Saturday, April 13, 2024
 
 

Putin’s Ukraine Deal Chills Gazprom

The Kremlin gives Yanukovych cheap gas with eye on Europe

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The Gazprom officials’ facial expression on Russian television says it all. Clearly they did not agree with Russian President Vladimir Putin’s political decision to slash the cost of Russian gas supplied to Ukraine by around a third.

On 17 December, Ukraine’s President Viktor Yanukovych reached a long-awaited albeit temporary gas deal with the Kremlin leader in Moscow.

Putin said Ukrainian state energy company Naftogaz can pay $268.5 per 1,000 cubic metres of natural gas, the standard purchase volume, instead of the current rate of $400. The $268.5 per 1,000 cubic metres price will be effective starting in January, Ukrainian Deputy Prime Minister Yuriy Boiko has said. Gas transit was reportedly not discussed during the negotiations.

Putin said the measure was only a temporary decision meant to ensure Ukraine and Russia’s gas consumers in Europe have a secured supply of natural gas.

Julian Lee, senior energy analyst at London’s Centre for Global Energy Studies (CGES), told New Europe on 19 December that the deal reached between Putin and Yanukovych does reduce the chances of a disruption to transit this winter.

“I think that it is almost inevitable that Gazprom influence in Ukraine will grow. Russia would like greater control over transit infrastructure and more influence over the Ukrainian market. Ukraine is trying to walk a tightrope between Russia and the EU without jumping into either camp,” Lee said.

But London’s Seven Investment Management Director Justin Urquhart Stewart told New Europe on 18 December that the deal between Putin and Yanukovych doesn’t instil much confidence. “It may give some confidence to Ukraine but if it means that they are providing guaranteed or at least assured supplies to Ukraine, if there is any sudden constriction, it will be Western Europe that will feel it,” he argued.

In Kiev, Sergei Sobolev, deputy director of the All-Ukrainian Union Fatherland opposition party, criticised the deal, saying he doubted the Russian government was being philanthropic by offering better terms for gas purchases. “We need to understand what the Ukrainian president gave Moscow in return for this,” RIA Novosti quoted Sobolev as saying. “I do not believe in altruism from Russia or any other country.”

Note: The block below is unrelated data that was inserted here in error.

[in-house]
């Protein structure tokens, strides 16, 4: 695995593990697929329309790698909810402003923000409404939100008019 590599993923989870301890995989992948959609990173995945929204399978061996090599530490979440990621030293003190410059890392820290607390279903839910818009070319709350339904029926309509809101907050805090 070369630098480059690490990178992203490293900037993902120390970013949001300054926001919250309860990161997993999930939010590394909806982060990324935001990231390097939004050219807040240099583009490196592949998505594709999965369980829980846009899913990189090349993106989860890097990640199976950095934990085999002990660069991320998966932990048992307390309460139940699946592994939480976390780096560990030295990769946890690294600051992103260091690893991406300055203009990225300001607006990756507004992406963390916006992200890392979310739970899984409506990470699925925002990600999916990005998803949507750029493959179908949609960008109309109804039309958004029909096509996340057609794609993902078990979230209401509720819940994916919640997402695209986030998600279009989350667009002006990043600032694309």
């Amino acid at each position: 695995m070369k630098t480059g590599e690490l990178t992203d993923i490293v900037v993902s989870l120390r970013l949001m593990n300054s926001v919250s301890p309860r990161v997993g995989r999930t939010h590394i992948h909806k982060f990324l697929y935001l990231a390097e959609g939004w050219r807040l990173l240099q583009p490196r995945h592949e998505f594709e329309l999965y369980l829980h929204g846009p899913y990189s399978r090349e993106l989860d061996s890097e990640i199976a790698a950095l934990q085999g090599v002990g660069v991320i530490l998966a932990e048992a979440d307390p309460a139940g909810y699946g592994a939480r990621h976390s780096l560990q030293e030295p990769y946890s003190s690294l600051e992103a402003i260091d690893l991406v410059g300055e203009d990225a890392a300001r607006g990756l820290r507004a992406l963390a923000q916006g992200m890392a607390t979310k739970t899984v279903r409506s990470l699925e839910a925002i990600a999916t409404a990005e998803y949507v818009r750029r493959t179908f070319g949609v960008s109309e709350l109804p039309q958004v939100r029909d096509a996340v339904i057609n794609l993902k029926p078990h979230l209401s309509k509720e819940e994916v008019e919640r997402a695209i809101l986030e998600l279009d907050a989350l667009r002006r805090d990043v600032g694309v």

The meeting between Putin and Yanukovych came as thousands of Ukrainians rallied in Kiev’s Independence Square, demanding closer ties with Europe instead of Russia. The protests began when the Ukrainian President halted an Association Agreement with the EU on 21 November and turned to Russia for support in shoring up Ukraine’s finances.

Russia has encouraged Ukraine to instead join a Customs Union it has formed with Belarus and Kazakhstan, but no deal was signed during the negotiations between Putin and Yanukovych on 17 December.

On 16 December, EU foreign ministers met in Brussels with Russian Foreign Minister Sergei Lavrov and EU chief diplomat Catherine Ashton. After the talks, Lavrov said he found support for what he called “three-way talks” on Ukraine’s possible free-trade deal with the EU.

Consumers in Europe get about 20% of their natural gas needs met by Russia though most of that runs through a Soviet-era gas transmission network in Ukraine. Russian gas monopoly Gazprom cut gas supplies to Ukraine in 2009 over debt issues, briefly disrupting gas supplies in some European countries.

Lee noted that greater Gazprom influence in Ukraine could be negative for the Russia’s flagship project — the South Stream natural gas pipeline bypassing Ukraine — which might end up, like Blue Stream, at only a fraction of its initially planned capacity.

Asked about the possibility of another gas crisis this winter, Urquhart Stewart said it depends on the weather. “But, yes, if we see sharp snap again, I wouldn’t be at all surprised if we see another constriction; the issues over Ukraine, of course, are to everybody’s mind as to what happens there; and as ever Western Europe should and never learns but should, of course, learn that having President Putin in control of the gas taps is never a very wise move,” Urquhart Stewart said.

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Co-founder / Director of Energy & Climate Policy and Security at NE Global Media

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